Patellar instability and extensor mechanism subluxation are a common issue encountered by orthopedic surgeons. However, extensor mechanism subluxation in the setting of prior patellectomy is not routinely seen. Patellar instability can be successfully treated by a myriad of options, including physical physical therapy and surgical techniques depending on patient anatomy.
Surgical treatment is often indicated for recurrent patellofemoral instability. However, the surgical decision-making process is often multifactorial and surgeon dependent. Operative management involving medial patellofemoral ligament (MPFL) reconstruction, TT osteotomy and/or extensor mechanism realignment are most common. There are also a variety of other techniques that have been used in the pediatric population to avoid physeal injury.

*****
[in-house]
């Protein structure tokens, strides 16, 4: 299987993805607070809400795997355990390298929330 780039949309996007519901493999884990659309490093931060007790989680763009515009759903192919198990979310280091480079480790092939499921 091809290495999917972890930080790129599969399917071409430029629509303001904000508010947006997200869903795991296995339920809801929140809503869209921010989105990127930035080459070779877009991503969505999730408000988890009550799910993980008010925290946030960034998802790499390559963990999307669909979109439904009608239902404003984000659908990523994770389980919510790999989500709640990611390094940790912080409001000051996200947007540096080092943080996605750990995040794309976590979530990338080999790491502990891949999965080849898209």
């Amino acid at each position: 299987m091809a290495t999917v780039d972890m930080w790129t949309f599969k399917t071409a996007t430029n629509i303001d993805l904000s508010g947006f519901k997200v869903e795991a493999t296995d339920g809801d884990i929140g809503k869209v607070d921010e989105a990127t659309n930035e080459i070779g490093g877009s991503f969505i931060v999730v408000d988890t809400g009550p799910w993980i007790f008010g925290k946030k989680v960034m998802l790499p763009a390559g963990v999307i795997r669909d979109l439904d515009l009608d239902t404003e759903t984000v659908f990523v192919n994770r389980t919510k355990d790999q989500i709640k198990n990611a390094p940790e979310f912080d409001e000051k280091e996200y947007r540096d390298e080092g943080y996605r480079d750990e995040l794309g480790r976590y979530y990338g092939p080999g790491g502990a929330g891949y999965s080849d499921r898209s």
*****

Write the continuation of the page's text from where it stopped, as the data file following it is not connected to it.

Many factors should be considered when discussing treatment options with this patient. She is 71 years old with symptomatic patellar instability of the left knee, mild arthritic change and an elevated TT-TG distance of greater than 20 mm. Continuing nonoperative management with extended physical therapy would be unlikely to resolve her symptoms. Surgical management could include a soft tissue procedure, such as an MPFL reconstruction; however, she has no patella, and this procedure would still not address her underlying elevated TT-TG. An osseous procedure, such as a TT osteotomy could address her anatomical issues, but there is concern for bony healing potential in an older, low-demand woman. Furthermore, although she does not have pain at this time and only symptoms of instability, consideration should be given to the possibility that she may require TKA in her lifetime. Taking all these factors into consideration, it was ultimately felt her best surgical option would be left knee arthroscopy, TT osteotomy and medial quadriceps tendon-femoral ligament reconstruction (MQTFL), which has previously been described by John P. Fulkerson, MD. This reconstruction allows stabilization of the laterally unstable extensor mechanism without patellar fixation.